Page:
Sometimes the line between the two is pretty blurry and the only real difference may the shape of the straps. This Osprey, for example, is basically a pack but built into a vest. ( The nice thing about vests is that they spread out the weight a bit better and they may feel more comfortable and bounce less, however, there is generally more material against and touching your skin because they are oftentimes actually vests. 

I think the main benefit of a vest is that, like this Ultimate Direction one (, it moves the bottles to your chest. They’re easier to get to and many find more comfortable up front. You can use the rear storage for an extra jacket or your phone and you can even store gels up front against your core a bit…again, I find putting the weight here is often best. 

In the end,

Having multiple options is best. 

Your tool kit may expand over time as your running volume and needs expand.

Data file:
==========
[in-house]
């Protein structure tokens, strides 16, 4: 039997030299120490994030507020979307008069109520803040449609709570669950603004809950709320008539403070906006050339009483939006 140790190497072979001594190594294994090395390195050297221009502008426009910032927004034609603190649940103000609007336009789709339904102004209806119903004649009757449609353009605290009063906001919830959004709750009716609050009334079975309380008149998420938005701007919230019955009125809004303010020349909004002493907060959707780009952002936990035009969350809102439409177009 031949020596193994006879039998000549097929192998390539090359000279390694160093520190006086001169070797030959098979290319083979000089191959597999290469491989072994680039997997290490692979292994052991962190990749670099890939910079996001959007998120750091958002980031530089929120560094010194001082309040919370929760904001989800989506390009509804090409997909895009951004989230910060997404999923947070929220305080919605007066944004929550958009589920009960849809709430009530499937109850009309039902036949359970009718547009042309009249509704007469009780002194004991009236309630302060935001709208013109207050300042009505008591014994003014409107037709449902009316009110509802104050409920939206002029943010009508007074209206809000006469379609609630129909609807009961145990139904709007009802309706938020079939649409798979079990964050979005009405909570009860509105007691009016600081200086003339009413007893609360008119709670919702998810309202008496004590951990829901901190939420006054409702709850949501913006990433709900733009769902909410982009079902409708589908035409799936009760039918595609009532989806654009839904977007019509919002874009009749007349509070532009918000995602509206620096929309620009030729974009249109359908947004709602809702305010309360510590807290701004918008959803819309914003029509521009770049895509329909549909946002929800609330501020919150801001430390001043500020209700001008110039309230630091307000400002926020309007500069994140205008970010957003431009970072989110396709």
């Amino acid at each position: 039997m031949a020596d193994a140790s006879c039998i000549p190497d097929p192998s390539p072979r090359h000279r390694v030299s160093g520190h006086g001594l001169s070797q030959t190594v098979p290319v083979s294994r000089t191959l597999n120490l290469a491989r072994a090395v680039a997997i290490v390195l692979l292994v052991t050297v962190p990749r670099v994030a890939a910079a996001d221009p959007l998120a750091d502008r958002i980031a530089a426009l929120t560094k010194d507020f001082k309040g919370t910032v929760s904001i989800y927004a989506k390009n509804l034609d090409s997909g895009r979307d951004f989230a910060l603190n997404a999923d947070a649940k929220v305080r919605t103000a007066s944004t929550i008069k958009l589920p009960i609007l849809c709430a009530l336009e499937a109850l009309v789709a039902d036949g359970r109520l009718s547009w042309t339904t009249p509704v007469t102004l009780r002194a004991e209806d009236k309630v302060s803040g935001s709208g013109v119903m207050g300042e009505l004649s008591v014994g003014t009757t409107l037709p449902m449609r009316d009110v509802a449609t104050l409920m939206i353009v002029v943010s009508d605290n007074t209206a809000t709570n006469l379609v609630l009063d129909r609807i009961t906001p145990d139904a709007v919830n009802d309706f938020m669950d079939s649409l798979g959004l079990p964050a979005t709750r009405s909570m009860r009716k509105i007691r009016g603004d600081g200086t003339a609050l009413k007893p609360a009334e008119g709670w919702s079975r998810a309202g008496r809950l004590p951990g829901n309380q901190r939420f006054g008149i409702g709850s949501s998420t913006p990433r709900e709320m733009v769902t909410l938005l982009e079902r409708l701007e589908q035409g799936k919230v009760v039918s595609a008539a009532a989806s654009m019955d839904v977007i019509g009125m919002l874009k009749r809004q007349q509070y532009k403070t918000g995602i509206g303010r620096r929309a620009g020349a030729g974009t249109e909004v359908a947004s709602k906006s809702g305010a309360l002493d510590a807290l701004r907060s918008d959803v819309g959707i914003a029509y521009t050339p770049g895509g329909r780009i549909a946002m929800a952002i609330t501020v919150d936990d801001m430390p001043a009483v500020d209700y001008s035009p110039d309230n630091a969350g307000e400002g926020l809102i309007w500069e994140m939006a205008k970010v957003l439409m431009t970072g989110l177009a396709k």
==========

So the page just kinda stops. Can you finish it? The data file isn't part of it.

With myself, it has very much come down to experimentation. I’ve given away many options that I realized I had not used in months! 

I’ve already been through the entire decision making and experimentation process. That along with having access to a big network lets me ask questions and find answers when I need to do some research. 

These are the sort of decision-making processes I take my clients through all the time. 

With you, it may be how to best carry your calories and maybe next month we jump on a video call to chat for a half-hour on different options for what those calories may actually be. 

It’s nice to have someone who has been through it to tell you what the options are and to actually just talk you through them. If you’re serious about this sort of thing and want to learn more about how we can work together to dial your running in, I suggest you schedule a time to chat about working together here.